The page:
• 14. Geographic segmentation• May include looking at the region of a country where consumers live and its nature i.e. rural or urban• Useful in large or culturally diverse markets where buying patterns are influenced by region• A drawback may be that regional and national boundaries become less important in determining tastes
  • 15. Demographic segmentationSplits people up into different groups according todifferent characteristics:• Age• Gender• Social class• Income• Religion• Ethnic grouping
  • 16. What type of segmentation?• Depends on the product/service being sold• In general, organisations identify the market segment(s) relevant to their products/ services• Products/services and the organisation’s approach to marketing is then geared to the targeted segments
  • 17. Benefits of market segmentationTo increase market shareTo assist new product developmentTo extend products into new marketsTo identify ways of marketing a product
  • 18. Drawbacks of market segmentationDifficulty in identifying the most importantsegments for a productReaching the chosen segment with marketingRecognising changes in the segments interested inthe productMeeting the needs of customers not included in thechosen segment.
  • 19. Market mapping A technique that uses market segmentation to look atthe features that distinguish different products or firms. Example: A car • Suitable for family use • Cheap to buy/run • Environmentally friendly • Fast • Safe and secure Features such as those listed can be ‘mapped’ in order to identify the extent to which an individual care possesses them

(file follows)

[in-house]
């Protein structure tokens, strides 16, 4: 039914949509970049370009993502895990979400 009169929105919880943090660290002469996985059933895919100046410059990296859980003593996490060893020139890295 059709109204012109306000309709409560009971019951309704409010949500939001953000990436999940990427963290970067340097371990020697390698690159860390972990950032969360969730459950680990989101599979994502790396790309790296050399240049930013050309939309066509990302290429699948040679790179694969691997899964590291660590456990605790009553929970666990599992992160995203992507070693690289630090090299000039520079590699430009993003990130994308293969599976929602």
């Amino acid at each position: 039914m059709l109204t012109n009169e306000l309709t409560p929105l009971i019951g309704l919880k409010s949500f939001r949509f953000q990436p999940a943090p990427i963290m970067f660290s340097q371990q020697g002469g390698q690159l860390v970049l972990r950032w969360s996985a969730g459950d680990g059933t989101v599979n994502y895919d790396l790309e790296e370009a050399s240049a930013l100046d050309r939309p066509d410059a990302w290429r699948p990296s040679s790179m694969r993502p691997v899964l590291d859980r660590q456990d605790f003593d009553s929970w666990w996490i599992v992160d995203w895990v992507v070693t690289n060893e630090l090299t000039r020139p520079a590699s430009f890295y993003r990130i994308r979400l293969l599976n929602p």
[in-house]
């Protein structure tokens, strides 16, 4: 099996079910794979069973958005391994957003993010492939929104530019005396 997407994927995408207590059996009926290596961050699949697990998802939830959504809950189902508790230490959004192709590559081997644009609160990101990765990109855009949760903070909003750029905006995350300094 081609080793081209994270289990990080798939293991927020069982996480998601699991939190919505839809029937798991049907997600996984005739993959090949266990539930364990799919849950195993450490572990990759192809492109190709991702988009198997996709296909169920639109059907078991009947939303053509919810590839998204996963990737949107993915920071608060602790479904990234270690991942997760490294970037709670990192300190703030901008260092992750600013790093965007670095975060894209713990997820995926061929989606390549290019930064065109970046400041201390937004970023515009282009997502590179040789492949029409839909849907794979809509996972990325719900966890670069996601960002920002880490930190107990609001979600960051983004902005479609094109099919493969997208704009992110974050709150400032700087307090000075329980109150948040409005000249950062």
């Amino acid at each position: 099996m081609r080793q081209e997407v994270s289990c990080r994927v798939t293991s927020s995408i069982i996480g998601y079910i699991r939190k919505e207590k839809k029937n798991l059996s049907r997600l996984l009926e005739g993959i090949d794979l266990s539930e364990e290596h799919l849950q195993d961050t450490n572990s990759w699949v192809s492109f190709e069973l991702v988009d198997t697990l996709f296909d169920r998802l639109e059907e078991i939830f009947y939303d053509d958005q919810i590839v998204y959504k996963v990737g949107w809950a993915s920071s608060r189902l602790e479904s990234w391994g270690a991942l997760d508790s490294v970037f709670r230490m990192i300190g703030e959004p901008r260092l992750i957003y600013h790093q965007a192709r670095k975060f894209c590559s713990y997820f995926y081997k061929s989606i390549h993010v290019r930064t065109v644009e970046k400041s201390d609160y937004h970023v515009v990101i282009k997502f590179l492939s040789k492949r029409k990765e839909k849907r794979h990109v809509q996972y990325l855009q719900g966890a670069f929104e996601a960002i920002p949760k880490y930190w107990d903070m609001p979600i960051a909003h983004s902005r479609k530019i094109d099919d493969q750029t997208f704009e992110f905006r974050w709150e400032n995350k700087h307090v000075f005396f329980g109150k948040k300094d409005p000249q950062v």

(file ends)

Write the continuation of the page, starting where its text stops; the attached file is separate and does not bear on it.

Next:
• 20. The trick with a market map is to ensure that market research confirms whether or notthere is actually any demand for a possible “gap in the market”. There may be verygood reasons why consumers do not want to buy a product that might, potentially, fill agap.
  • 21. Market size, growth and shareMarket size: the volume of sales of a product (e.g. the number ofcomputers sold) or the value of sales of a products (e.g. the totalrevenue from computer sales).Market growth: the percentage change in sales (volume or value)over a period of time.Market share: the percentage or proportion of the total sales ofa product or service achieved by a firm or specific brand product.
  • 22. How is a market measured? Many markets are measured by VOLUMEbecause it is easier for people to identify with an item than with a sum of money Example: It is easier to identify with 2.5 million cars being sold rather than £ 30 billion However in some markets such as hair care products there are many different products with huge variations in price, therefore it is easier to measure the market in terms of the value of the goods sold
  • 23. Market growth• Market size can increase as a result of extra sales or persuading customers to pay higher prices• The market size indicates the potential sales for a firm• In growing markets there is more scope for increased sales, but competition is likely to become fiercer.
  • 24. Factors influencing market growth• Economic growth• Nature of the product• Changes in taste• Social changes• Fashion
  • 25. Market share